These new Baby "Helios" Turbots by Grant McKee are an experiment to see how much can be done Turbot-wise with a single motor.
Inspired by the Ice Bulb published on Instructables, we decided to create our own version. Ice bulb suggests that we use a balloon to shape the ice and before it freezes, add an LED so that it can glow. Since we decided to use a whole bunch of LEDs (on a string), we opted to use a silicon brownie mold for multiple "bulbs" in less conventional shapes instead.
If you decide to try this too, you will need wire cutters, wire, needle, silicone mold, and our 3 meter LED string of any colour (we chose a red-green-blue one). If you are wondering where to find the mold we used, you can find one at your local Michaels. If you can't find a silicone mold, you can try using a metal muffin tin instead but this could cause your ice cubes to crack when they freeze.
Step 1. Cut seven wire strips, about 2" long. They don't need to be good looking, this is just for holding the LED string down to prevent it from moving around and make sure it freezes in the right position. We found that none of the sticky materials like gaffers tape or packing tape actually stuck to silicone, not to mention holding something in place, so wire will work the best.
Step 2. Bend the wires into a U shape - better to do it beforehand than trying to hold the unruly LED string in place with one hand, wire cutters in other, needle in the third one, and the wire to cut in the fourth. You notice the tendency, right?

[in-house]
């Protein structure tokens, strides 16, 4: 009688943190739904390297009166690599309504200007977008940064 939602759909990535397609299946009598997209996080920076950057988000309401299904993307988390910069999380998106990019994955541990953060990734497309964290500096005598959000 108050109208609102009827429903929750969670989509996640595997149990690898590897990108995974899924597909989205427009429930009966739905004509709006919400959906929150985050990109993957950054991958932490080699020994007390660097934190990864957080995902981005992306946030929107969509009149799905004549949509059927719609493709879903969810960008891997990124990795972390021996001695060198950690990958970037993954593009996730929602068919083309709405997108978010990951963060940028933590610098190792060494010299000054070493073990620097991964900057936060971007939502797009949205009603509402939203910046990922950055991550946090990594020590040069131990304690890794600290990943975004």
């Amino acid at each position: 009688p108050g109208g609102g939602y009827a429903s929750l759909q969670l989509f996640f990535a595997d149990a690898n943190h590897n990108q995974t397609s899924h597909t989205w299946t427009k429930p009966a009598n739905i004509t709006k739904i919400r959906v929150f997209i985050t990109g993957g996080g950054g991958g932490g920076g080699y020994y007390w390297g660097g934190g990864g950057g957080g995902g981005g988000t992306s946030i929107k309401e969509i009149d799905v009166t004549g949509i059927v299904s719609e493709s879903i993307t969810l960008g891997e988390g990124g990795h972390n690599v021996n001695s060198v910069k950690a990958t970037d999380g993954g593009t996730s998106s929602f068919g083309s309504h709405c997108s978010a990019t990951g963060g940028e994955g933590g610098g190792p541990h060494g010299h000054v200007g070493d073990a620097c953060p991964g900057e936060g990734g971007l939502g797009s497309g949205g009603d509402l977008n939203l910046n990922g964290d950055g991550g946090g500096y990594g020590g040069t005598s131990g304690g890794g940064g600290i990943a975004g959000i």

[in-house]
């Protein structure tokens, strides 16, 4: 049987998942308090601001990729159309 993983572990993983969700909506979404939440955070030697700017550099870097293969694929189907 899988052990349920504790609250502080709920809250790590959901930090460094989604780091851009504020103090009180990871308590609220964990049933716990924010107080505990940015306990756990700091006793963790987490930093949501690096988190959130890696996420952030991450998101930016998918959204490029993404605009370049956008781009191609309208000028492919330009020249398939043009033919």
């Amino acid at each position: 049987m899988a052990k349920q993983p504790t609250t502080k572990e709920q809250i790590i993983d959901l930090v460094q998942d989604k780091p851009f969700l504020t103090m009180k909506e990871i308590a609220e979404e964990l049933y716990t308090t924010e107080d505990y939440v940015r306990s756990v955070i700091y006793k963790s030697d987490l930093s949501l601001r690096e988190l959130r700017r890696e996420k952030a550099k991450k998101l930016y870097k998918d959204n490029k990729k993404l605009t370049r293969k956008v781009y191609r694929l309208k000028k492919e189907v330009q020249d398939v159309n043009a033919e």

Step 3. Do some math to space your LEDs evenly on the string. We decided that we wanted a 5 LED space between our ornaments and on both ends. That means (90-(5 x 7 spaces=35))/6= 9 LEDs per cell.
Step 4. Count out your LEDs for the first cell and wrap them in a loose ball like shown. Hold them in place, make a lead hole in the silicone with a needle and pin the LED string down with your U-shaped wire. Twist it in the back to keep the wire locked in place.
Step 5. Continue until you fill all the cells with the LED string. Make sure to adjust the string so it sits nicely in each cell and does not touch the edges or stick out of the mold.
Step 6. Fill the mold with water: the string is water/weather resistant. If you want the light to be more uniform within the star, cloud some cells with milk or cream (add just a few drops).
Step 7. Now that all the stars are ready, stick them in the freezer for a few hours until they are solid ice. The battery pack should be fine in the freezer as well but just make sure that it isn't resting on anything wet.
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Warning: This product contains chemicals known to the State of California to cause cancer and birth defects or other reproductive harm.
Please visit www.P65Warnings.ca.gov for more information. This item was manufactured prior to August 31, 2018.